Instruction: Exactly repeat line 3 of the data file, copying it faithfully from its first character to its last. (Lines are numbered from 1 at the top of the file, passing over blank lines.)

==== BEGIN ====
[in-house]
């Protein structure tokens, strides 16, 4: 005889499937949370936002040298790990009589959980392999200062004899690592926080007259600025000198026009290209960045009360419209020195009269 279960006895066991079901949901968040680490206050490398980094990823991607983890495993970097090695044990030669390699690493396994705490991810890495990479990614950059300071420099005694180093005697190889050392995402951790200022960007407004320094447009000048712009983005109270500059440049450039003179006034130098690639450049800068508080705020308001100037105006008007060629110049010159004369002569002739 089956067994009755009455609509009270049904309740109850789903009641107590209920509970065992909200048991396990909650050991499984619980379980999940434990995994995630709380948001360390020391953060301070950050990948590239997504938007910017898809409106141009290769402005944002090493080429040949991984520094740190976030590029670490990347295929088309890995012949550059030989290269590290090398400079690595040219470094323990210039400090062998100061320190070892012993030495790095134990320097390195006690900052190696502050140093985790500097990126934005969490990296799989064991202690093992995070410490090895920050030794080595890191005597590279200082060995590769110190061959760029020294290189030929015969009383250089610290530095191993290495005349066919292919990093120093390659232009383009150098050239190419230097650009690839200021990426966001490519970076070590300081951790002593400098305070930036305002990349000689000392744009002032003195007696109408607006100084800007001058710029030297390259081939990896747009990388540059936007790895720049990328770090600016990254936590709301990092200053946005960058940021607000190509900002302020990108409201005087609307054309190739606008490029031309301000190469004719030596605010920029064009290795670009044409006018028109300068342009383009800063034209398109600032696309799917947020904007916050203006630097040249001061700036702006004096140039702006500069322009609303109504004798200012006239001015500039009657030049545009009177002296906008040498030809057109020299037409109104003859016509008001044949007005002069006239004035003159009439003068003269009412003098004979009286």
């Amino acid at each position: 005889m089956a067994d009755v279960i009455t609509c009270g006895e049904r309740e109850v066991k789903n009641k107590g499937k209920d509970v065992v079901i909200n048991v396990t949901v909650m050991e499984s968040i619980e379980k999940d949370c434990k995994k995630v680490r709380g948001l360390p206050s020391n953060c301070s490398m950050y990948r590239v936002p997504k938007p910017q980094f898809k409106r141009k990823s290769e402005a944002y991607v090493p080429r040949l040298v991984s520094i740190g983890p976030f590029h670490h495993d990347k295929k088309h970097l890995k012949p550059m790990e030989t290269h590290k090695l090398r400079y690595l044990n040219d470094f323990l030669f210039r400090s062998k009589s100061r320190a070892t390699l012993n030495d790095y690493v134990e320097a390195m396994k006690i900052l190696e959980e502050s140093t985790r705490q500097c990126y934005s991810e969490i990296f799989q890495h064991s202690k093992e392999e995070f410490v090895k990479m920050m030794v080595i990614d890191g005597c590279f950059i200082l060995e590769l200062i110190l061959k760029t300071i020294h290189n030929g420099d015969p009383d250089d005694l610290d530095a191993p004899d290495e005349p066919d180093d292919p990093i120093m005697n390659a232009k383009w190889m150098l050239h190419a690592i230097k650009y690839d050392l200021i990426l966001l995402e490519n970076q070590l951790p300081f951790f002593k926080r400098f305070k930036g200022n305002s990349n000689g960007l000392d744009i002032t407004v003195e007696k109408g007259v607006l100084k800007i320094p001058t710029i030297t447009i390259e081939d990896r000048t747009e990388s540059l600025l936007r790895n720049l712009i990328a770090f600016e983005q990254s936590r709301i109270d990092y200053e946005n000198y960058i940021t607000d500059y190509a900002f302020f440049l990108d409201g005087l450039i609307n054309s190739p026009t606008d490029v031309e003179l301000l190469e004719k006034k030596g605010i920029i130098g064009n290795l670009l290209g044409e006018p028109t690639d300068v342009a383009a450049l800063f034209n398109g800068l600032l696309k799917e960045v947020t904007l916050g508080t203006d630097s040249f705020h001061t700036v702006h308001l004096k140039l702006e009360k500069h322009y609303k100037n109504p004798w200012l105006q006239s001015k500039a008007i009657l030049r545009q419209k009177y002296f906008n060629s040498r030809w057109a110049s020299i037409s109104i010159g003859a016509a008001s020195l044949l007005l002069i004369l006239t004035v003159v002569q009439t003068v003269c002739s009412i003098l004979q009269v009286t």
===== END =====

């Amino acid at each position: 005889m089956a067994d009755v279960i009455t609509c009270g006895e049904r309740e109850v066991k789903n009641k107590g499937k209920d509970v065992v079901i909200n048991v396990t949901v909650m050991e499984s968040i619980e379980k999940d949370c434990k995994k995630v680490r709380g948001l360390p206050s020391n953060c301070s490398m950050y990948r590239v936002p997504k938007p910017q980094f898809k409106r141009k990823s290769e402005a944002y991607v090493p080429r040949l040298v991984s520094i740190g983890p976030f590029h670490h495993d990347k295929k088309h970097l890995k012949p550059m790990e030989t290269h590290k090695l090398r400079y690595l044990n040219d470094f323990l030669f210039r400090s062998k009589s100061r320190a070892t390699l012993n030495d790095y690493v134990e320097a390195m396994k006690i900052l190696e959980e502050s140093t985790r705490q500097c990126y934005s991810e969490i990296f799989q890495h064991s202690k093992e392999e995070f410490v090895k990479m920050m030794v080595i990614d890191g005597c590279f950059i200082l060995e590769l200062i110190l061959k760029t300071i020294h290189n030929g420099d015969p009383d250089d005694l610290d530095a191993p004899d290495e005349p066919d180093d292919p990093i120093m005697n390659a232009k383009w190889m150098l050239h190419a690592i230097k650009y690839d050392l200021i990426l966001l995402e490519n970076q070590l951790p300081f951790f002593k926080r400098f305070k930036g200022n305002s990349n000689g960007l000392d744009i002032t407004v003195e007696k109408g007259v607006l100084k800007i320094p001058t710029i030297t447009i390259e081939d990896r000048t747009e990388s540059l600025l936007r790895n720049l712009i990328a770090f600016e983005q990254s936590r709301i109270d990092y200053e946005n000198y960058i940021t607000d500059y190509a900002f302020f440049l990108d409201g005087l450039i609307n054309s190739p026009t606008d490029v031309e003179l301000l190469e004719k006034k030596g605010i920029i130098g064009n290795l670009l290209g044409e006018p028109t690639d300068v342009a383009a450049l800063f034209n398109g800068l600032l696309k799917e960045v947020t904007l916050g508080t203006d630097s040249f705020h001061t700036v702006h308001l004096k140039l702006e009360k500069h322009y609303k100037n109504p004798w200012l105006q006239s001015k500039a008007i009657l030049r545009q419209k009177y002296f906008n060629s040498r030809w057109a110049s020299i037409s109104i010159g003859a016509a008001s020195l044949l007005l002069i004369l006239t004035v003159v002569q009439t003068v003269c002739s009412i003098l004979q009269v009286t």